The Briar Philosopher - Put on Notice

by Carmen Abner - Co-Editor

Put on Notice

“The way a crow

Shook down on me

The dust of snow

From a hemlock tree

Has given my heart

A change of mood

And saved some part

Of a day I had rued.”

~Robert Frost

Folks don’t much like winter it seems. We stomp our feet and grouse and complain and wait for spring so we can not like rain and storms and lightning. Folks, in general, I have found, don’t like much of anything to hear them tell it.

“It’s too cold!” we cry in January. “It’s too hot!” we grumble in July. “It’s too wet!” we whine in April. “It’s too windy!” we rant in October. And we always seem so surprised and take it as a personal affront that seasons should be as they are.

Of course it’s not just the weather we hold in such disdain. It’s everything; our jobs, our marriages, our friends, or clothing, our hair, our teachers, our parents, our bills, and on and on until you would think we were the most miserable creatures on the planet. We spend so much time waiting for something better to happen that we often miss the good, the beauty, the love, and the lessons that are happening all around us. I think we could all use a refresher course in math because we have forgotten how to count our blessing.

Pain is inevitable, y’all.

So is heat in the summer and cold in the winter and rain in spring and wind in autumn. Suffering, however, is optional.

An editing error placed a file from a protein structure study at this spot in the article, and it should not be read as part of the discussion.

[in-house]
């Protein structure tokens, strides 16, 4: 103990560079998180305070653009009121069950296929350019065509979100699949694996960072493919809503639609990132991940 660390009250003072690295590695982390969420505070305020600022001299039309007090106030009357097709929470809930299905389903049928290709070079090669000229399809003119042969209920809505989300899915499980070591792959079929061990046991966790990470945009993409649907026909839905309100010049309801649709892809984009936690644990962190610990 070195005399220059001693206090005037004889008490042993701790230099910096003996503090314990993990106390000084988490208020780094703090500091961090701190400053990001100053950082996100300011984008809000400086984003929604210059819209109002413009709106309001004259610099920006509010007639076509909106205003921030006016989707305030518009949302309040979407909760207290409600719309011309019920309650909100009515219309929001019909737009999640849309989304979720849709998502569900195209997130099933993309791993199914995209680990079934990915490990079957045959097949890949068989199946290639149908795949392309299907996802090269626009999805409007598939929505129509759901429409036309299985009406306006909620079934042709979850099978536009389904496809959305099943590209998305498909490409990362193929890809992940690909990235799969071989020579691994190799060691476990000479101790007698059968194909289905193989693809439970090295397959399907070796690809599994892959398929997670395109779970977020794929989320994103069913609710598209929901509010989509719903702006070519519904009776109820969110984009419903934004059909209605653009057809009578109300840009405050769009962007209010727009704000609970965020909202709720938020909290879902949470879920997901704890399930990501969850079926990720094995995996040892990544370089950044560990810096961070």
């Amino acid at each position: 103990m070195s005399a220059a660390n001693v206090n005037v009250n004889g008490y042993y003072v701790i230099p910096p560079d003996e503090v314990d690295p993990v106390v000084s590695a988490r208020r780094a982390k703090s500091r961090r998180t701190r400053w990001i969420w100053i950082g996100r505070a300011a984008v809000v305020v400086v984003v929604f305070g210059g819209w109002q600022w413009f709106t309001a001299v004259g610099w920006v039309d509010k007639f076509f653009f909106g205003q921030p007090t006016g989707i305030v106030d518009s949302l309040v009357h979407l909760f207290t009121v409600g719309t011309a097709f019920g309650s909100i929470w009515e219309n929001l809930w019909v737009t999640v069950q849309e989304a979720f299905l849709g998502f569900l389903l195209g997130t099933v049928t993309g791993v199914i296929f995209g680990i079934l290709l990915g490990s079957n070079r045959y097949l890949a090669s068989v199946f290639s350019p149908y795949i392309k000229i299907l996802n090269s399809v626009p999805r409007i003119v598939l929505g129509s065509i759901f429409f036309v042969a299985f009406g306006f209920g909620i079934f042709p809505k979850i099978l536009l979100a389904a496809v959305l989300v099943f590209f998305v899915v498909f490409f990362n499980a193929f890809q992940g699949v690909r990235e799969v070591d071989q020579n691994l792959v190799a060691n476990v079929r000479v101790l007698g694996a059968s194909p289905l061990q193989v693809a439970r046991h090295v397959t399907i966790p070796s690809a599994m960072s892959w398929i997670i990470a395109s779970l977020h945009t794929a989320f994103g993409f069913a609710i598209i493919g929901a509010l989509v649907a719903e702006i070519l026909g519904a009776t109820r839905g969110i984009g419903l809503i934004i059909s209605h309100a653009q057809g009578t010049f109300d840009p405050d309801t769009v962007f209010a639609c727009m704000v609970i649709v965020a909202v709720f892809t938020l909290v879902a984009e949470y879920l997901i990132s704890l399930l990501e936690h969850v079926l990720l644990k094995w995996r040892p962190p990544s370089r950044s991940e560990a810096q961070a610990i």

But we love to suffer don’t we? Go ahead. Admit it, at least to yourself. We tend to tell things worse than they are, never better and rarely accurately. We tell the stories of our trials and travails with an edge of martyrdom in our voice. And, as my Grandpa used to say, “The first liar don’t stand a chance.” We like to compete with others. You’ve noticed, I’m sure, that you can’t tell a bad day story without someone trying to tell a worse day story. Our minor complaints take on the air of Greek tragedies and our woe is far more woeful that the woe of those around us.

Now, there are folks who really do have reason to complain and to them my heart goes out. There are children right now, this minute, starving to death. There are elderly people right now, this minute, freezing, quite literally, to death. Somewhere in Indiana right now, this minute, a dear friend of mine is dying of cancer. There are, right now, people under fire, people being abused, people struggling against odds we would find unimaginable. In comparison our complaints are so trivial and petty and pointless they make us look like spoiled children who have been denied the newest toy while our closets are filled to bursting with things we cannot enjoy for want of something better.

Let’s open our closets, y’all. Let’s look again at what we already have in our lives. Let’s notice that we are warm and fed and safe and healthy. Let’s notice the people who love us and not worry so much about the people who don’t.

Try this: Once a day (set your alarm if you must) stop whatever you are doing and take a moment to notice what is good and right and warm and beautiful in your life.

Good things don’t come to those who wait nearly as often as they come to those who notice that good things are already there.

Put yourself on notice. It won’t make spring come any faster but I guarantee you won’t mind the cold so much if your heart is warmed by gratitude.